Median overall survival in the EUS-FNA group was 22 months compared to 15 months in the non-EUS-FNA group.
“Biopsies are incredibly valuable. They allow us to practice individualized medicine — treatment that is tailored for each person and designed to offer the best outcome possible,” Dr. Wallace says.

Source: Mayo Clinic News Network

Saturday, 14 February 2015


 Women who have breast cancer on their left side present a particular challenge to radiation oncologists. Studies have shown that the risk of heart disease is higher in this group of women after radiation treatment because it can be difficult to ensure that a sufficient dose of radiation is delivered to the left breast while adequately shielding the heart from exposure. New research shows a woman who holds her breath during radiation pulses can greatly reduce radiation exposure to the heart.
"Radiation therapy is commonly prescribed to patients with breast cancer following surgery as a component of first-line therapy," said first author Harriet Eldredge-Hindy, M.D., a Chief Resident and researcher in the Department of Radiation Oncology at Thomas Jefferson University "We wanted to determine how effective breath-hold could be in shielding the heart from extraneous radiation exposure during treatment of the left breast."
Recent studies have shown women with cancer in the left breast are at higher risk of heart disease, and that the risk increases proportionately with the dose of radiation the heart is exposed to during treatment. A number of techniques have been developed to reduce exposure to the heart including prone positioning (lying flat on the belly on a bed that only exposes the left breast), intensity-modulated radiation therapy (IMRT), and accelerated partial breast irradiation. The breath-hold technique allows doctors to monitor a patient's breath for the position that shifts the heart out of the range of the radiation beam.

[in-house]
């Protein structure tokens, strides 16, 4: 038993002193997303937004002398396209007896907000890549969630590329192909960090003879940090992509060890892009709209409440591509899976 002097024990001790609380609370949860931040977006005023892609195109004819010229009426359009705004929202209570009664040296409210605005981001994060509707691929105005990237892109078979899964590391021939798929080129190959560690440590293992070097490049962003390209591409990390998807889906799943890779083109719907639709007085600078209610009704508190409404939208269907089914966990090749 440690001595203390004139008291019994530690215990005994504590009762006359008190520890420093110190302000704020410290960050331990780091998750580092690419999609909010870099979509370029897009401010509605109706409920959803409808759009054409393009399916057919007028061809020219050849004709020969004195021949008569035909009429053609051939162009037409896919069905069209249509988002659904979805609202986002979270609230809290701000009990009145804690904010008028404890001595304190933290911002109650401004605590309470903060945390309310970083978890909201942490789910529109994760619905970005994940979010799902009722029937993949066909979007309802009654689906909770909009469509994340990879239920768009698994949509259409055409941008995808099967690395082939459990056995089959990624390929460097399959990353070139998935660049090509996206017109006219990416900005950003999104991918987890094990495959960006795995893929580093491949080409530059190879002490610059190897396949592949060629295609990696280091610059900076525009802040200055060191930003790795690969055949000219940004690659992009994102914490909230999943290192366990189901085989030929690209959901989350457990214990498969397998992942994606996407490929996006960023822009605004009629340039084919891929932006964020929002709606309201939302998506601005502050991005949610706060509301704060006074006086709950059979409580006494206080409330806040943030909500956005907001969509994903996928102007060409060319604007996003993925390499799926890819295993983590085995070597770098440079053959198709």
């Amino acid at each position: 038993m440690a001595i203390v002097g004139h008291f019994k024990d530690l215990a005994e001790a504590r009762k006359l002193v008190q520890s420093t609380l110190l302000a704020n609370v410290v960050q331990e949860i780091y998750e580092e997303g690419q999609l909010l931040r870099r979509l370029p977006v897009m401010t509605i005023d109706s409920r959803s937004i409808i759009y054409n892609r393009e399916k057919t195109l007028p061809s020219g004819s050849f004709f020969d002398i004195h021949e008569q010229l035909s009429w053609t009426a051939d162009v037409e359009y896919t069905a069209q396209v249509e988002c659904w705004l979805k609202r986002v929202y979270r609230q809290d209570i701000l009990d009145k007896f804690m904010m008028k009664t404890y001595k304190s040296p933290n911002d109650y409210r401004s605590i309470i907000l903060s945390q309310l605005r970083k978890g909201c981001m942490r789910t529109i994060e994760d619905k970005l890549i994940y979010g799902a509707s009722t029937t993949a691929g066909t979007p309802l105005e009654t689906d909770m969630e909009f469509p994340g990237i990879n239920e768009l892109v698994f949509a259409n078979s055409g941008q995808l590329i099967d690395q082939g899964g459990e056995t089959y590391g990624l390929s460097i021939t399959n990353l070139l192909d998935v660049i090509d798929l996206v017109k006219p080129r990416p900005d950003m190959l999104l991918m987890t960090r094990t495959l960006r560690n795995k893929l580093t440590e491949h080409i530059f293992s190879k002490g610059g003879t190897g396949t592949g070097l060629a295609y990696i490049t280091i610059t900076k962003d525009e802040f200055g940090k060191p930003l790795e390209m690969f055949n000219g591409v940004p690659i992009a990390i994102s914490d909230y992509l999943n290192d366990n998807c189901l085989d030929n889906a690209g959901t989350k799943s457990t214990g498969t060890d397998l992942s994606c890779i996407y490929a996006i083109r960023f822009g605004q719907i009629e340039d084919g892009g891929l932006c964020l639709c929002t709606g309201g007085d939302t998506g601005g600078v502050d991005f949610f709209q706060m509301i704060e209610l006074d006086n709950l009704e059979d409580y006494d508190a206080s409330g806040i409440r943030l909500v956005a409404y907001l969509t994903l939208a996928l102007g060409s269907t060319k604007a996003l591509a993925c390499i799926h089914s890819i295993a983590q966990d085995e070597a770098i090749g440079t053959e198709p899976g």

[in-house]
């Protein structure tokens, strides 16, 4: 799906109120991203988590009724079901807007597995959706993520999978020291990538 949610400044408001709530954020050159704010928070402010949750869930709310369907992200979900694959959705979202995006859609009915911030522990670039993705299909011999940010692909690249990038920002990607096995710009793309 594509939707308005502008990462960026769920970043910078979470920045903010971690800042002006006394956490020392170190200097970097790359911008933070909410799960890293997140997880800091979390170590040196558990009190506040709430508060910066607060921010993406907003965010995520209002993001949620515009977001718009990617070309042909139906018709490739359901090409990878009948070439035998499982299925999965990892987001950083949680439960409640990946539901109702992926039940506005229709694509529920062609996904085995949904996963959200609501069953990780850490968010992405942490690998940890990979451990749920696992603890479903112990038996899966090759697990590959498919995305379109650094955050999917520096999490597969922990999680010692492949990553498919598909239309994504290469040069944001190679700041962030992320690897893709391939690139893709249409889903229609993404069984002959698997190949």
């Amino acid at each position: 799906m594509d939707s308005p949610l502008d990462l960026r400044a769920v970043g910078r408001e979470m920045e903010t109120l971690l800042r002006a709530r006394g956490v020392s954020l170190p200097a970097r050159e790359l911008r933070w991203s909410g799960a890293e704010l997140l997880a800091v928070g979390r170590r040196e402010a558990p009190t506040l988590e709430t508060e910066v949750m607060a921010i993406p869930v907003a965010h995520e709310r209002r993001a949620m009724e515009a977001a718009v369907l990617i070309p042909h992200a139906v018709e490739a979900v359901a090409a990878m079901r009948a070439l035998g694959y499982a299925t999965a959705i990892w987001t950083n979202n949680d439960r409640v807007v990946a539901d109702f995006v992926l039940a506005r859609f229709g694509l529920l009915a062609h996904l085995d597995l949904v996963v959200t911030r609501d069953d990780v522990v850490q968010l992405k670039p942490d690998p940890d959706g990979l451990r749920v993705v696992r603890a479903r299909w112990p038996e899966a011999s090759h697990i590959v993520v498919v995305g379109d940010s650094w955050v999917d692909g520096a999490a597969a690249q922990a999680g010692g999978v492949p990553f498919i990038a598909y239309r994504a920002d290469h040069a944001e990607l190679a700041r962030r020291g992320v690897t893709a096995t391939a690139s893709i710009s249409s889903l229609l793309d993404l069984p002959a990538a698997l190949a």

In the largest prospective study to date, following women for 8 years post treatment, 81 women were asked to hold their breath during radiation treatment for breast cancer- a process that was repeated until therapeutic dose was reached. The researchers found that patients capable of holding their breath over the course of treatment had a 90 percent disease-free survival, and a 96 percent overall survival, with a median reduction in radiation dose to the heart of 62 percent. The findings were published online this week in the journal Practical Radiation Oncology.
"Given that this technique helps to shield the heart during radiation treatment for breast cancer," said Rani Anne, M.D., Associate Professor of Radiation Oncology at Thomas Jefferson University and senior author on the study, "we routinely offer breast cancer treatment with the breath hold technique at Jefferson."
Source: EurekAlert